- Mayan-Mexican medley
- In view of Papolchac’s pyramids
- Aromatic apothecary
- Colonial Calzada de los Frailes
- Secret garden estate
- Jungly heart of Yucatan
- Colonial relaxation plantation
- Sleepy Yucatan village
- Belle époque Mexicana
- Peninsular palm-tree gardens
- Luxe romantic ruins
- Concealed Campeche gardens
- Pretty in pink
- Privileged Paseo de Montejo
- Mayan ruins and maize fields
- Country life
- Hammocks and haciendas
The 'hood of the Maya, the Yucatán is a flat, hot land of epic former empires, of mighty Mayan temples and sophisticated cities…
This ancient civilisation was conquered by the Spanish in 1542, when the conquistadors founded Mérida, now the state capital. They discovered beaches and azure waters first, but what the awe-struck adventurers hadn’t expected was the architectural achievement they witnessed across the Maya’s territory – comprising neighbouring Chiapas, Guatemala, and some of Belize and Honduras. The evocative ruins of their temples remain, as do many elements of Mayan culture. See its influence in everything from the fiery food to the vibrant fiestas that give the region its extra-exotic sense. There’s an aura of primeval mystery in its limestone landscape of underground rivers and sacred pools. The state’s tourist favourite, Chichén Itzá, is an extensive ceremonial centre, with its own temples, steam bath and great ball court. Post-Maya, fine colonial cities await in Mérida, Izamal and Valladolid. This vast, arid land of porous limestone sits just 12m above sea level. It’s home to more flamingos than anywhere else in North America. You’ll need plenty of time; there’s a lot to conquer.
You won’t find so many pretty and pink flamingos anywhere else on the continent. The Yucatán’s wetlands contain around 25,000 of these nervous and dainty birds. Watch their peculiar ways in Celestún – in shallow water, you’ll see them standing on one leg. And to eat, they turn their heads upside down then drag their beaks along the seabed, inhaling mud and fish at the same time. Catch them in graceful flight at sunrise or sunset.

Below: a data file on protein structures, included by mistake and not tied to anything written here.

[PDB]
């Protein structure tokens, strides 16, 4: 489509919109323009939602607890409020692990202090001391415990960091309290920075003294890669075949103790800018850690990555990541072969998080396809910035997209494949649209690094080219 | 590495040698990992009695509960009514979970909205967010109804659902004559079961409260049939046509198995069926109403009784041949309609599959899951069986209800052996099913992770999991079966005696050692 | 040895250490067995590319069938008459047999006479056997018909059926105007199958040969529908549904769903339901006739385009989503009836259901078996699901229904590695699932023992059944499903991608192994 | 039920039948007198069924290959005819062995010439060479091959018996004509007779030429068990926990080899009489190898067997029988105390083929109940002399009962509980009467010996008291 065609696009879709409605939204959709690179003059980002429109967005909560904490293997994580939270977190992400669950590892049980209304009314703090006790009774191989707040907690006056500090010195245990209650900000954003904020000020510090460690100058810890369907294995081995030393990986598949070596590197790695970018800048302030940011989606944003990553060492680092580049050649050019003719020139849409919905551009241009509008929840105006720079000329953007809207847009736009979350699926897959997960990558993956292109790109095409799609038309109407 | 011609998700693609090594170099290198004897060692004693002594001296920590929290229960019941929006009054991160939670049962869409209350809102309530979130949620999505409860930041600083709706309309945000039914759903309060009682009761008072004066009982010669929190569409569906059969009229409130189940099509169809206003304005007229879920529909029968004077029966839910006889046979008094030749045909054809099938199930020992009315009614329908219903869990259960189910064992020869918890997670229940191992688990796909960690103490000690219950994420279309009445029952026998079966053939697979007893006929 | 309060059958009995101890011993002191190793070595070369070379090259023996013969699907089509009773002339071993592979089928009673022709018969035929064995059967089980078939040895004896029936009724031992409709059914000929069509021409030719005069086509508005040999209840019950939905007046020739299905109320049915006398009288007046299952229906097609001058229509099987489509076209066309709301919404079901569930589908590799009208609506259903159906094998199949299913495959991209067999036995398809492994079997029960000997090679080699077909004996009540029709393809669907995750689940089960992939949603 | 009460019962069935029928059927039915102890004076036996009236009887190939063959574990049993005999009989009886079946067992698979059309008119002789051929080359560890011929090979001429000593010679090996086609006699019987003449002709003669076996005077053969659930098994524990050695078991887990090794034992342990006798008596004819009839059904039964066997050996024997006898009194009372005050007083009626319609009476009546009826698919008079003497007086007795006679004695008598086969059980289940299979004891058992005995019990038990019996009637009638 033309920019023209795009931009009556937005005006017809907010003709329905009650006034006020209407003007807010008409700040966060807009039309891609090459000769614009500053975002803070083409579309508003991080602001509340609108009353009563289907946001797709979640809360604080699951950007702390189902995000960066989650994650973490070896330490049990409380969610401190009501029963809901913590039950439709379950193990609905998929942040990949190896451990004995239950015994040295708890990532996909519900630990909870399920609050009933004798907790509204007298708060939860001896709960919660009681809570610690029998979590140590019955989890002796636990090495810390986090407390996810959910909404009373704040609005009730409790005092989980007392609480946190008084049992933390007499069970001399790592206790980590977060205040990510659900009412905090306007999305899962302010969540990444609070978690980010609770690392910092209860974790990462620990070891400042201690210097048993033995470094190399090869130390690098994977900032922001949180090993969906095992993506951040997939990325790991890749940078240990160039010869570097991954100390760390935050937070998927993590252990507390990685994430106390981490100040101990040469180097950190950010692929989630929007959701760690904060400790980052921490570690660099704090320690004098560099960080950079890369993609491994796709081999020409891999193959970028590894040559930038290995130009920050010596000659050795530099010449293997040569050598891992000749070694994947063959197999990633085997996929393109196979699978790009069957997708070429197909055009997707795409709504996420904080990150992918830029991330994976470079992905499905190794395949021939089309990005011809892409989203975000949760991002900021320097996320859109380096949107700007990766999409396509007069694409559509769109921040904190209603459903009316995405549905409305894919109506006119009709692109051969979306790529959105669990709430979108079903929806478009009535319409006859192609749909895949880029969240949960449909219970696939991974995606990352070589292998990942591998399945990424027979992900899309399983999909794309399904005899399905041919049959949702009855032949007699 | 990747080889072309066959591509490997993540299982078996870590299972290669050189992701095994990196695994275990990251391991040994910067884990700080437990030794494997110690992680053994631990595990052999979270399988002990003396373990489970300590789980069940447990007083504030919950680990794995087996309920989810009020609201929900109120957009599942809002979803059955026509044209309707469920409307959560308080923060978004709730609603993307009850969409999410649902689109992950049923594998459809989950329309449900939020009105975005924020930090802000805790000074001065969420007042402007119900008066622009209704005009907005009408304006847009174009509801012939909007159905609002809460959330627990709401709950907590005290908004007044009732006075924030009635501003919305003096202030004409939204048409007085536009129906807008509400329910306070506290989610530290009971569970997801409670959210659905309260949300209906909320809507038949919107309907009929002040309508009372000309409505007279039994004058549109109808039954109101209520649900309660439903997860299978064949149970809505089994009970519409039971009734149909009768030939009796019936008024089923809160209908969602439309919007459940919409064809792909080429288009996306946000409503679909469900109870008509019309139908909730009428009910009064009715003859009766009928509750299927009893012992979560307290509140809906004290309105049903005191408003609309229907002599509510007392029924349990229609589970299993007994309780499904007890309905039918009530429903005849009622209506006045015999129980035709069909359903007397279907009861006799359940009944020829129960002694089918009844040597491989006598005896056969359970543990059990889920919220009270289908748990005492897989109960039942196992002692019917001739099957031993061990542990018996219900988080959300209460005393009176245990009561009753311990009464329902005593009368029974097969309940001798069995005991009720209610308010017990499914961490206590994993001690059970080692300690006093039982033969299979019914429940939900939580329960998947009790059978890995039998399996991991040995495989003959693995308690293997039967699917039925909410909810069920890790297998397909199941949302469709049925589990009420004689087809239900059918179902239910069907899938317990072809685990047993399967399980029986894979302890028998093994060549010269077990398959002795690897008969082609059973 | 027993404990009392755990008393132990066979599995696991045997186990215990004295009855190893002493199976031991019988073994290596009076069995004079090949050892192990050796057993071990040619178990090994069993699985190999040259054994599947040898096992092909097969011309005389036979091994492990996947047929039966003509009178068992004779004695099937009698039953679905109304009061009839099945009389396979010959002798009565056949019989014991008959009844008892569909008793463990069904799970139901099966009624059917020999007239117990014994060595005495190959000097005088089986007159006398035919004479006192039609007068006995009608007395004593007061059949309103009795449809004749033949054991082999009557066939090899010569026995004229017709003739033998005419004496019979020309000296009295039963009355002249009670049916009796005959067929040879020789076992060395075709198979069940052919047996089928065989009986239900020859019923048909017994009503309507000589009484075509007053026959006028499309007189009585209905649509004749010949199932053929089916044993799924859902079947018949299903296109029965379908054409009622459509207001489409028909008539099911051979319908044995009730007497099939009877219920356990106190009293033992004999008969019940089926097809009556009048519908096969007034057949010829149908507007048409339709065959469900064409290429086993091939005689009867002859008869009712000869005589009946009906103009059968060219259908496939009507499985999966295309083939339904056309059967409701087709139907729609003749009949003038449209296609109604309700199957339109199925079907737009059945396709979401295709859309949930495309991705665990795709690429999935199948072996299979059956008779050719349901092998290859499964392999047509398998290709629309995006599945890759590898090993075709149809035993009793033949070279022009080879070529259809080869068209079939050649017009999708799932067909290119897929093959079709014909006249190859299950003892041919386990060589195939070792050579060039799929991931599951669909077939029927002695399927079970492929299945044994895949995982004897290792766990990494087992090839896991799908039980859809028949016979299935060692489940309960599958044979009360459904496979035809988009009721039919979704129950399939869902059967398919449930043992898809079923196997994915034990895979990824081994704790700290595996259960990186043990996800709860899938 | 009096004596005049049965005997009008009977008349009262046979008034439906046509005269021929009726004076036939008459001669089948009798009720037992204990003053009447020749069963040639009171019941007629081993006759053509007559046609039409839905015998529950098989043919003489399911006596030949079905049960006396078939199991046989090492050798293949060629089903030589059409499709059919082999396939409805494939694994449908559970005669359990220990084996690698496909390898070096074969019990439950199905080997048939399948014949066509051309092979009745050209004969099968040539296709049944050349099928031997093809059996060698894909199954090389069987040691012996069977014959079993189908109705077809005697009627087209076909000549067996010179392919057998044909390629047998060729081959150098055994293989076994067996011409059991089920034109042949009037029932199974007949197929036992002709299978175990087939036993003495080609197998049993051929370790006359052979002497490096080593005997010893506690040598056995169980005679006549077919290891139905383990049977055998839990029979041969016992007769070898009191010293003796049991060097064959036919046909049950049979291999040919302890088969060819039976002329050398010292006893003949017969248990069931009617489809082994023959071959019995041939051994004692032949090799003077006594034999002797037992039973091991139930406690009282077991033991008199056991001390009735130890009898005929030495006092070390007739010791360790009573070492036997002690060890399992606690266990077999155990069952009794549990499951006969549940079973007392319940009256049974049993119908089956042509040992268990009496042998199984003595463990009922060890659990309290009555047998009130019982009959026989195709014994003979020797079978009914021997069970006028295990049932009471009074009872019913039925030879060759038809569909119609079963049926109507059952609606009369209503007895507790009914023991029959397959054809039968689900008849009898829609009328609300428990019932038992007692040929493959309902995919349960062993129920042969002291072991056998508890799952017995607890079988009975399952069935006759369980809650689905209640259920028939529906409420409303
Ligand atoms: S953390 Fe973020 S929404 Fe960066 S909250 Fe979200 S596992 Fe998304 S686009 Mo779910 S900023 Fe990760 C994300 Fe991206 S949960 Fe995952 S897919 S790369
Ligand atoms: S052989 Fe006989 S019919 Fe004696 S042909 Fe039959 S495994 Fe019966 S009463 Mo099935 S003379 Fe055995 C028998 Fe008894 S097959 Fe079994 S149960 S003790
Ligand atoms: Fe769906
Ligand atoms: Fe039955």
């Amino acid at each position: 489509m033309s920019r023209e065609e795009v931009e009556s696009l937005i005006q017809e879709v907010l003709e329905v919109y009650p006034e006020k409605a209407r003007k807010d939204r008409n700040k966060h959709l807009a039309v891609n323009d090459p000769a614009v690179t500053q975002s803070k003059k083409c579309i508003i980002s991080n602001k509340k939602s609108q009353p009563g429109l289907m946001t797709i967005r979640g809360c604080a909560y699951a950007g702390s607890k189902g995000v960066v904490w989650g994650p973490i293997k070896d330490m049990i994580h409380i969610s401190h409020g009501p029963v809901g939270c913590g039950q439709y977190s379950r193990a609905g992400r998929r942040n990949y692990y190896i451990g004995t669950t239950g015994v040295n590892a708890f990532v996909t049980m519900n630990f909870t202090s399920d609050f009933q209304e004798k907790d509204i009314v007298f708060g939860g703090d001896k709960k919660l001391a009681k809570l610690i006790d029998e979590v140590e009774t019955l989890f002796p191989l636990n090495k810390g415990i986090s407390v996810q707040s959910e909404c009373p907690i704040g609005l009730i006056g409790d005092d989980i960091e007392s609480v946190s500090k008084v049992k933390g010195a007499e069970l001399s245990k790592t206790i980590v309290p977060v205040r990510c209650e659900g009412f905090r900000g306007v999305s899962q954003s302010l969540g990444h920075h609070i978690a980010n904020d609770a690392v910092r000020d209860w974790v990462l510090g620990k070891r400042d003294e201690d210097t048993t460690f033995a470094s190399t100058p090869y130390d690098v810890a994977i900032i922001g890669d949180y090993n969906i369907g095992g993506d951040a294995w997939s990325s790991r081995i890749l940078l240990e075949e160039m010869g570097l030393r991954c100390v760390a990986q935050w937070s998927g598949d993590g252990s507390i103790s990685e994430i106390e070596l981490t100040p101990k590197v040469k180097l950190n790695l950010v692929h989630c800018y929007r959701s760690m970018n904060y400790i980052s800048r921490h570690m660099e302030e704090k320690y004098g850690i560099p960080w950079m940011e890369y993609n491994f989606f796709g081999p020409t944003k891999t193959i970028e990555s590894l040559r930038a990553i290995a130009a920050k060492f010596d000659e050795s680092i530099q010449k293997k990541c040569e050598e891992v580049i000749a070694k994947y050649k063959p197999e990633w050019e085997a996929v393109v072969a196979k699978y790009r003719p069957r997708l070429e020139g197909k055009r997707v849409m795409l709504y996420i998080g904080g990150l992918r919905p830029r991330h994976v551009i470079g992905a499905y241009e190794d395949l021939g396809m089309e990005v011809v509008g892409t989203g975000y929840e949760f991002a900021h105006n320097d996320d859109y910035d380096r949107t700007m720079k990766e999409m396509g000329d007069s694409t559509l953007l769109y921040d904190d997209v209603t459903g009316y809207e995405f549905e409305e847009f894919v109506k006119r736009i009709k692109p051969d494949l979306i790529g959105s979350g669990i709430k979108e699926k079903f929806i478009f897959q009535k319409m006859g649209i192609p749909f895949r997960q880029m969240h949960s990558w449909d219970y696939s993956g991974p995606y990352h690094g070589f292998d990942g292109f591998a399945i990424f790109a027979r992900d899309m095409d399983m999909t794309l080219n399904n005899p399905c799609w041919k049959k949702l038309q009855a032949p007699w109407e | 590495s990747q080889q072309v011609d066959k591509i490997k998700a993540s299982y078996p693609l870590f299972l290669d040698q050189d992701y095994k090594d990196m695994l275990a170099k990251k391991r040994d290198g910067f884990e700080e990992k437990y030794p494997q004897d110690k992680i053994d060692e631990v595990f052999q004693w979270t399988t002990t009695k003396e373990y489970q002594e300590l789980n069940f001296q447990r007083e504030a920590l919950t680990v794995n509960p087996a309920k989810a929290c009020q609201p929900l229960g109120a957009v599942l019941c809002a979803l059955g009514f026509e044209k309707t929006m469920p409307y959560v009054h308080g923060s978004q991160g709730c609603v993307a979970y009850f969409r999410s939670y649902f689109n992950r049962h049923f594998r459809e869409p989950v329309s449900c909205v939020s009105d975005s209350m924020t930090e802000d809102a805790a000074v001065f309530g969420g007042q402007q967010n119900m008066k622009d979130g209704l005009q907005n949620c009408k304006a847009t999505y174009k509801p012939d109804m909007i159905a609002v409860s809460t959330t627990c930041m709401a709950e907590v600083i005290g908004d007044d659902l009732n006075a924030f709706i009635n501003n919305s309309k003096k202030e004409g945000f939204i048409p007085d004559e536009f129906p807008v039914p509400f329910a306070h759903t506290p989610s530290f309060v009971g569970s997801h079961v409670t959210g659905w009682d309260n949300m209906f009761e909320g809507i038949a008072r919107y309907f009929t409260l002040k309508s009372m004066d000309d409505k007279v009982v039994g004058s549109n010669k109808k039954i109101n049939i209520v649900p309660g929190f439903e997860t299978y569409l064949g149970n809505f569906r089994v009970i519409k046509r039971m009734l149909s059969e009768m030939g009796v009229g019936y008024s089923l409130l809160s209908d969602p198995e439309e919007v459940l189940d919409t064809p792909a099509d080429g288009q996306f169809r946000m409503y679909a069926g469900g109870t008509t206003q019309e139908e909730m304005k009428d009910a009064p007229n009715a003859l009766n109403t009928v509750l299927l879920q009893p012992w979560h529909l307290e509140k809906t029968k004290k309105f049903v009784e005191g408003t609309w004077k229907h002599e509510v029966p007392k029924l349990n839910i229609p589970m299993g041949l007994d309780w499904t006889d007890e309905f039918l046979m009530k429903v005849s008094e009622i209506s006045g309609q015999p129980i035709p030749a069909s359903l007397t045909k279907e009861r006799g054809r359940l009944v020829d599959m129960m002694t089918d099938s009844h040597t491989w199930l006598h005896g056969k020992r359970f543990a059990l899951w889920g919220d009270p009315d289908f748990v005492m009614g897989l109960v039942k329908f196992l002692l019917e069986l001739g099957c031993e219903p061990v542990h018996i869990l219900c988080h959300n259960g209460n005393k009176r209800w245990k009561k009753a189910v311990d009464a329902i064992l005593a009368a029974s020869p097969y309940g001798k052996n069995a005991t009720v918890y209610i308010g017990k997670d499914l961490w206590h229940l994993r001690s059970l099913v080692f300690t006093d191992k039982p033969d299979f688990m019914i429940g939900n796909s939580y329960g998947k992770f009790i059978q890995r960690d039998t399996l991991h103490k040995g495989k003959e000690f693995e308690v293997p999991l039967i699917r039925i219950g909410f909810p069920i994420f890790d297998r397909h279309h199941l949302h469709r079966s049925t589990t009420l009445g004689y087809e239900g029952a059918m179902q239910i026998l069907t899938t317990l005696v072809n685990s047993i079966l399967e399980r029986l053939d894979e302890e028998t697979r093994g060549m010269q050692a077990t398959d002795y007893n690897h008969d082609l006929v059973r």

- Make sure you establish a price for your trip before you set off as few taxis have meters. Most cities have ranks.
- Tipping culture
- Wages are low in this part of the world and most workers survive on their tips; 10–15 per cent is the norm, although taxi drivers won’t usually expect anything.
- Siesta and fiesta
- Shops generally open early and close at around 9pm, taking a siesta between 1pm and 2pm and 4pm and 5pm. Banks often close at 1pm, but you’ll be able to change money at one of the numerous casas de cambio.
- Packing tips
- You’ll wish you had some insect repellent handy at the inland ruins. And perhaps your own chisel and trowel.
- Recommended reads
- The Lost Chronicles of the Mayan Kings by David Drew; Beyond the Mexique Bay by Aldous Huxley; The Nine Guardians by Rosario Castellanos.
- Chillies are important to Yucatecan cooking, ranging from mildly piquant to eye-wateringly ferocious, but fortunately they are normally served separately so you can choose your own level of volcanicity. Marinades of lime juice and herbs such as coriander are popular, especially with the abundant seafood. Maize tortillas are a delicious-with-guacamole staple.
- Mexican peso (the US dollar is also widely accepted).
- Time zone
- GMT -6 hours.
- Dialling codes
- Country code for Mexico: 52; Mérida: 999; Campeche: 981.
- Do go/don't go
- The rainy season is mid-August to mid-October – expect afternoon showers. November and early December are likely to be less crowded as well as less expensive.
Don't go home without...
If you’ve got somewhere back at home to hang it, spend some cash on a hammock – made from fine strings, and offering opportunity for the hot summer air to circulate all around you, you’ll sleep well swinging in one of these. Hamacas El Aguacate (+52 999 923 0152) sells quality hammocks without the on-street-peddling. And if you’re still interested in swaying, breezy beds, venture to the village of Tixkokob to see the weavers in action.